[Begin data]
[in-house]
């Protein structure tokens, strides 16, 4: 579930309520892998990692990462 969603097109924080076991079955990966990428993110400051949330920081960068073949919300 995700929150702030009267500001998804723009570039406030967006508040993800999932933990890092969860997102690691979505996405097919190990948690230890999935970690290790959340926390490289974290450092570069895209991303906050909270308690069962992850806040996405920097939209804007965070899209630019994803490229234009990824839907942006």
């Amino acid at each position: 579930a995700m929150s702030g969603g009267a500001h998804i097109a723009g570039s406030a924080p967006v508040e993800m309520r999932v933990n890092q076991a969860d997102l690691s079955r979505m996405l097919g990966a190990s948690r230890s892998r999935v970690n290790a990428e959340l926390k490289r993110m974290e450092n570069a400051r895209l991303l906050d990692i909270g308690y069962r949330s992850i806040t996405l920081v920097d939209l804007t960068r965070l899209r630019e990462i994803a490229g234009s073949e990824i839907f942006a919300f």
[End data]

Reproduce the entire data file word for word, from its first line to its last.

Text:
[in-house]
């Protein structure tokens, strides 16, 4: 579930309520892998990692990462 969603097109924080076991079955990966990428993110400051949330920081960068073949919300 995700929150702030009267500001998804723009570039406030967006508040993800999932933990890092969860997102690691979505996405097919190990948690230890999935970690290790959340926390490289974290450092570069895209991303906050909270308690069962992850806040996405920097939209804007965070899209630019994803490229234009990824839907942006």
């Amino acid at each position: 579930a995700m929150s702030g969603g009267a500001h998804i097109a723009g570039s406030a924080p967006v508040e993800m309520r999932v933990n890092q076991a969860d997102l690691s079955r979505m996405l097919g990966a190990s948690r230890s892998r999935v970690n290790a990428e959340l926390k490289r993110m974290e450092n570069a400051r895209l991303l906050d990692i909270g308690y069962r949330s992850i806040t996405l920081v920097d939209l804007t960068r965070l899209r630019e990462i994803a490229g234009s073949e990824i839907f942006a919300f």